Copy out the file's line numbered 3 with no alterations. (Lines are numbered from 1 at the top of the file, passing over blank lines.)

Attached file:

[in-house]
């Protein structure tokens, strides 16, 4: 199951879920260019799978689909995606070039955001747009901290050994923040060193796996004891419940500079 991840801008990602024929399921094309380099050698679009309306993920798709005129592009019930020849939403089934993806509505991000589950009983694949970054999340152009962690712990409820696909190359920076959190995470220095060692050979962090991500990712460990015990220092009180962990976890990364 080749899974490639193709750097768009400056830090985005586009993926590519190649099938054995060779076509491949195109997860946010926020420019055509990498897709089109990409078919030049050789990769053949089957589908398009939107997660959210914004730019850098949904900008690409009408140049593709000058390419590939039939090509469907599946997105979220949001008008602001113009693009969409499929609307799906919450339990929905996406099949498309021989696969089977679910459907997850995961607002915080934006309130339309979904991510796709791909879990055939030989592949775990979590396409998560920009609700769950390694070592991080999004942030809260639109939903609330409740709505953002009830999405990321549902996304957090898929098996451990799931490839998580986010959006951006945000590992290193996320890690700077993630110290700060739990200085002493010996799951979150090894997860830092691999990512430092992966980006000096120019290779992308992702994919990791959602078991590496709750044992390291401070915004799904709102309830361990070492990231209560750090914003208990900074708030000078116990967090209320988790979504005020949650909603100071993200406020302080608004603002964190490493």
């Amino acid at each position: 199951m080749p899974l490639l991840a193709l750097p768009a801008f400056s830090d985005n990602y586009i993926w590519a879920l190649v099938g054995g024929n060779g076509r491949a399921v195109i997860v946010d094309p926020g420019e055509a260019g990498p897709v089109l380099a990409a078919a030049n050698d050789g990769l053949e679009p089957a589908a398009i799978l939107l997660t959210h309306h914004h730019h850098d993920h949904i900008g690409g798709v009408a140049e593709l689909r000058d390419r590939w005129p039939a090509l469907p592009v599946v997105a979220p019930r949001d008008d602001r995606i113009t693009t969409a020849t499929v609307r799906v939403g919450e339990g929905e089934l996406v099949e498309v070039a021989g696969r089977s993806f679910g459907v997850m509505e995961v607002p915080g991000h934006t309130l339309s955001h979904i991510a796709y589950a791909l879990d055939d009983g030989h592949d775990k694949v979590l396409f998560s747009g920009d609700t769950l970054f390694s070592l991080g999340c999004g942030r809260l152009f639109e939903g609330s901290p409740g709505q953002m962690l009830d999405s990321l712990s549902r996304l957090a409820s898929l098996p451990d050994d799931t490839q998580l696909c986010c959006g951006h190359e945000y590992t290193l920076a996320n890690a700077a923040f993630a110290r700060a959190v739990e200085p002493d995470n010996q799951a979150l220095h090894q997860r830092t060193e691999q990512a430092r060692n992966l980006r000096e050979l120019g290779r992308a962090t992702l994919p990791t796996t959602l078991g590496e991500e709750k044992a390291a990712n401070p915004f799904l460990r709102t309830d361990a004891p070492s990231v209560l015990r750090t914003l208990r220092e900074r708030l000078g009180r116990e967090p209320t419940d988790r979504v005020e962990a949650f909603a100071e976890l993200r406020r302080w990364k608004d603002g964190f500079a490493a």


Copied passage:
């Amino acid at each position: 199951m080749p899974l490639l991840a193709l750097p768009a801008f400056s830090d985005n990602y586009i993926w590519a879920l190649v099938g054995g024929n060779g076509r491949a399921v195109i997860v946010d094309p926020g420019e055509a260019g990498p897709v089109l380099a990409a078919a030049n050698d050789g990769l053949e679009p089957a589908a398009i799978l939107l997660t959210h309306h914004h730019h850098d993920h949904i900008g690409g798709v009408a140049e593709l689909r000058d390419r590939w005129p039939a090509l469907p592009v599946v997105a979220p019930r949001d008008d602001r995606i113009t693009t969409a020849t499929v609307r799906v939403g919450e339990g929905e089934l996406v099949e498309v070039a021989g696969r089977s993806f679910g459907v997850m509505e995961v607002p915080g991000h934006t309130l339309s955001h979904i991510a796709y589950a791909l879990d055939d009983g030989h592949d775990k694949v979590l396409f998560s747009g920009d609700t769950l970054f390694s070592l991080g999340c999004g942030r809260l152009f639109e939903g609330s901290p409740g709505q953002m962690l009830d999405s990321l712990s549902r996304l957090a409820s898929l098996p451990d050994d799931t490839q998580l696909c986010c959006g951006h190359e945000y590992t290193l920076a996320n890690a700077a923040f993630a110290r700060a959190v739990e200085p002493d995470n010996q799951a979150l220095h090894q997860r830092t060193e691999q990512a430092r060692n992966l980006r000096e050979l120019g290779r992308a962090t992702l994919p990791t796996t959602l078991g590496e991500e709750k044992a390291a990712n401070p915004f799904l460990r709102t309830d361990a004891p070492s990231v209560l015990r750090t914003l208990r220092e900074r708030l000078g009180r116990e967090p209320t419940d988790r979504v005020e962990a949650f909603a100071e976890l993200r406020r302080w990364k608004d603002g964190f500079a490493a």